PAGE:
The stock market lost ground Monday morning, although major benchmarks recovered from the worst of their losses immediately after the open. Concerns about the reaction to the U.S. prohibition of doing business with companies deemed national security risks -- notably Huawei -- weighed on investor sentiment. As of 11:35 a.m. EDT, the Dow Jones Industrial Average (DJINDICES: ^DJI) was down 58 points to 25,706. The S&P 500 (SNPINDEX: ^GSPC) fell 10 points to 2,849, and the Nasdaq Composite (NASDAQINDEX: ^IXIC) dropped 104 points to 7,712.
Amid uncertain conditions in the global economy, many companies are taking steps to maximize their internal efficiency, and Ford Motor (NYSE: F) was the latest major employer to announce layoffs intended to help control costs. Meanwhile, after having dealt with the prospect of having a key merger blocked, Sprint (NYSE: S) got encouraging news that could result in its tie-up with T-Mobile US (NASDAQ: TMUS) going forward as planned.
Ford restructures its corporate operations
Shares of Ford Motor were down less than 1% as the automaker said that it would move forward with plans to cut about 10% of its salaried workforce. The layoff of roughly 7,000 workers will focus on white-collar office jobs rather than assembly line personnel. CEO Jim Hackett said that Ford expects to eliminate almost a fifth of its upper-level managers as part of the job cuts.
Ford hopes that these measures will help it accelerate its cost-cutting efforts as part of a broader restructuring of operations. The automaker believes that it can trim $600 million annually with the move. At the same time, reducing upper management numbers should help Ford be nimbler, reducing bureaucracy and making it easier for the company to move forward with swift strategic decisions.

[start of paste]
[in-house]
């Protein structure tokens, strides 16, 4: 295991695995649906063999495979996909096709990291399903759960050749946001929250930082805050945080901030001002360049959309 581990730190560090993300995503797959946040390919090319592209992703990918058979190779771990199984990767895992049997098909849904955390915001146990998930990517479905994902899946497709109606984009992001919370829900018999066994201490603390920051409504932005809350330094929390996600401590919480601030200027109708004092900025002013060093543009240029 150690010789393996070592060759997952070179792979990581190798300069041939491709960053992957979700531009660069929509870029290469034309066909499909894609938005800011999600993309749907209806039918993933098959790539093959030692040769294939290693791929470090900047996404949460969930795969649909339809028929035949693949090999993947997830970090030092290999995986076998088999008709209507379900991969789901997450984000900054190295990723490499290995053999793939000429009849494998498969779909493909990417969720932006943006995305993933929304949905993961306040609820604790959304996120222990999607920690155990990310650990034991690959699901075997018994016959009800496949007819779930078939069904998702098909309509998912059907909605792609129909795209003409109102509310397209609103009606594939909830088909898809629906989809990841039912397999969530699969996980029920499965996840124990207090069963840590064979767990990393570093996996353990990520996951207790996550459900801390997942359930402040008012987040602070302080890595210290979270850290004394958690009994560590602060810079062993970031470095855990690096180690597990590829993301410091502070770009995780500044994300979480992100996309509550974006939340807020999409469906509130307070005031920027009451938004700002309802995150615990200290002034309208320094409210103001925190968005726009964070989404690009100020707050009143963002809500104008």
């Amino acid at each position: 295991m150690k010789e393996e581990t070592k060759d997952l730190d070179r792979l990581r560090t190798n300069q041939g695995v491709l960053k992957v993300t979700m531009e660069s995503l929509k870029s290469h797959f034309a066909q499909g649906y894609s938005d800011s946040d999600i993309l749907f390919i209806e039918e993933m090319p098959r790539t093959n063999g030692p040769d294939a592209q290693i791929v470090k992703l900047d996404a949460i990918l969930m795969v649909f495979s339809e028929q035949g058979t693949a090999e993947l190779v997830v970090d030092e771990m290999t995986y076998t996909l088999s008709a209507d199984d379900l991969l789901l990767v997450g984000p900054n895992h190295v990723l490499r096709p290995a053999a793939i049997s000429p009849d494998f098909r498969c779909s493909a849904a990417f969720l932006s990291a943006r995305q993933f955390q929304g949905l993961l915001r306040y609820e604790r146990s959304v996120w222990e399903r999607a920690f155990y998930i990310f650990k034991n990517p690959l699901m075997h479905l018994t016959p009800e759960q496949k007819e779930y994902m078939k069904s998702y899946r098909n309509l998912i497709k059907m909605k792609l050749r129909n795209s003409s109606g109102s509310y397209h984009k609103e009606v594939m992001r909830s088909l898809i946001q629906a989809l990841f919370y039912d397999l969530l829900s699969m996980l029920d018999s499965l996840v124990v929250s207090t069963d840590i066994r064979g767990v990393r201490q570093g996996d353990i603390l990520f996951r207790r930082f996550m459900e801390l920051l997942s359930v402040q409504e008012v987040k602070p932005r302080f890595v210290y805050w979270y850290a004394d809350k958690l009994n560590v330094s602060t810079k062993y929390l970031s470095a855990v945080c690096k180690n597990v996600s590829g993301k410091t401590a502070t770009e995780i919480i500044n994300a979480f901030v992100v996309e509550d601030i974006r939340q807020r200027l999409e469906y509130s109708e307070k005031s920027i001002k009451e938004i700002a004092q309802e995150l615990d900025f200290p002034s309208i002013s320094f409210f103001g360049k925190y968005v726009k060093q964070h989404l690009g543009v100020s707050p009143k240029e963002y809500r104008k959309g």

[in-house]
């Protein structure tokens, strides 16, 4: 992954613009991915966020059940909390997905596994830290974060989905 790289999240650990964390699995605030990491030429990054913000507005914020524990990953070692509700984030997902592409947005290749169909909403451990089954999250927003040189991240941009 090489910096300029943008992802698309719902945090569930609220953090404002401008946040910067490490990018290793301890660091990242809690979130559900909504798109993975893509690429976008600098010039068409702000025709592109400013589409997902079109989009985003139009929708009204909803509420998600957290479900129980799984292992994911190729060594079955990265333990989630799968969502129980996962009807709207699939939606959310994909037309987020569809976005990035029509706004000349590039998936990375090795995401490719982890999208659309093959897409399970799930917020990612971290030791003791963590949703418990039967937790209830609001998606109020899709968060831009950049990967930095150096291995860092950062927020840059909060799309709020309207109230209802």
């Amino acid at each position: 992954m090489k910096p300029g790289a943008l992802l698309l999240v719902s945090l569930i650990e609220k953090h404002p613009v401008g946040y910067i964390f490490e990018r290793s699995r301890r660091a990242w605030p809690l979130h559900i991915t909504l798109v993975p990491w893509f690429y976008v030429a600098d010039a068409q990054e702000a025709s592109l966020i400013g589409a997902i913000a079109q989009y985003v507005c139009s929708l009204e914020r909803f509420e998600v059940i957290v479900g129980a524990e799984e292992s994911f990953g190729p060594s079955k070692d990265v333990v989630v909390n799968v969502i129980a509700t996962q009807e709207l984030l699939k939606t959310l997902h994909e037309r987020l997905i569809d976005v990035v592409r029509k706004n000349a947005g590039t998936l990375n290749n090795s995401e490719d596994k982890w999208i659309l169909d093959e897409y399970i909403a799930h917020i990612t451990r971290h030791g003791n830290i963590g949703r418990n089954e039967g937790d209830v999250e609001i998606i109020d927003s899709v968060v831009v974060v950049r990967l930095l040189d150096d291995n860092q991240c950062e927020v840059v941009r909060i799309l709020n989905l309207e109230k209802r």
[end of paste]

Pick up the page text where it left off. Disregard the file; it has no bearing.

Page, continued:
The move is seen affecting about 2,300 U.S. employees, with the remainder coming from overseas operations. Although some workers will be laid off directly, others will have the chance to accept severance packages as part of voluntary programs.
Ford opened 2019 on a strong note, with encouraging profit growth coming from new vehicle launches and general economic strength. The automaker hopes that by working to be as efficient as possible, it can keep its bottom line moving in the right direction.
Sprint hopes for success
Meanwhile, Sprint's share price soared almost 25% on Monday morning as investors got excited about the prospects for its long-awaited deal with T-Mobile to gain regulatory approval. The catalyst for today's jump came from Federal Communications Commission Chair Ajit Pai, who said that he would recommend that the merger go forward based on amended deal terms.
Recently, many had feared that regulatory obstacles would prevent the Sprint/T-Mobile merger from happening. Some decision-makers remained nervous that cutting the number of major domestic wireless carriers from four to three would result in an unacceptable loss of competition. Even with Sprint noting that it might not be able to compete effectively as an independent company, investors had still started to lose hope in the merger.
But Pai's comments suggested that Sprint's efforts to find middle ground were successful. In order to get the deal done and appease regulators' concerns, the two companies proposed selling off prepaid wireless specialist Boost Mobile, as well as committing to a three-year time frame to build out a 5G network while pledging not to raise its monthly rates in the interim.
Even if the merger gains approval, it won't necessarily mean that the combined Sprint/T-Mobile will be able to compete at the same level as its wireless rivals. Yet for Sprint shareholders, the prospect of the deal moving forward is their best chance of reaping the rewards of their patience.
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